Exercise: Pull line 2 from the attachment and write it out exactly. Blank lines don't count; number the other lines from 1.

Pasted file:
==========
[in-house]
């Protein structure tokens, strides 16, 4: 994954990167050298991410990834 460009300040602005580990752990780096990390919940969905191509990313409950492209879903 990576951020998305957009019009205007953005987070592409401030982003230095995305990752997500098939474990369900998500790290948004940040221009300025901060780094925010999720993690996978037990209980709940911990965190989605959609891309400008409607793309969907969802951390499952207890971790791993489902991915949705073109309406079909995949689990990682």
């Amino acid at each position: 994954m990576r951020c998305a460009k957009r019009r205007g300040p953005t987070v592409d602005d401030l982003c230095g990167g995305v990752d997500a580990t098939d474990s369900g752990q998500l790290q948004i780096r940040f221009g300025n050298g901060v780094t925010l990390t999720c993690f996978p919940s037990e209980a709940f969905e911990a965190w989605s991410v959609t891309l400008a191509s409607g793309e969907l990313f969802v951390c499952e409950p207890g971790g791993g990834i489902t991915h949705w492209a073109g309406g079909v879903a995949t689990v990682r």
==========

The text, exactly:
């Protein structure tokens, strides 16, 4: 994954990167050298991410990834 460009300040602005580990752990780096990390919940969905191509990313409950492209879903 990576951020998305957009019009205007953005987070592409401030982003230095995305990752997500098939474990369900998500790290948004940040221009300025901060780094925010999720993690996978037990209980709940911990965190989605959609891309400008409607793309969907969802951390499952207890971790791993489902991915949705073109309406079909995949689990990682």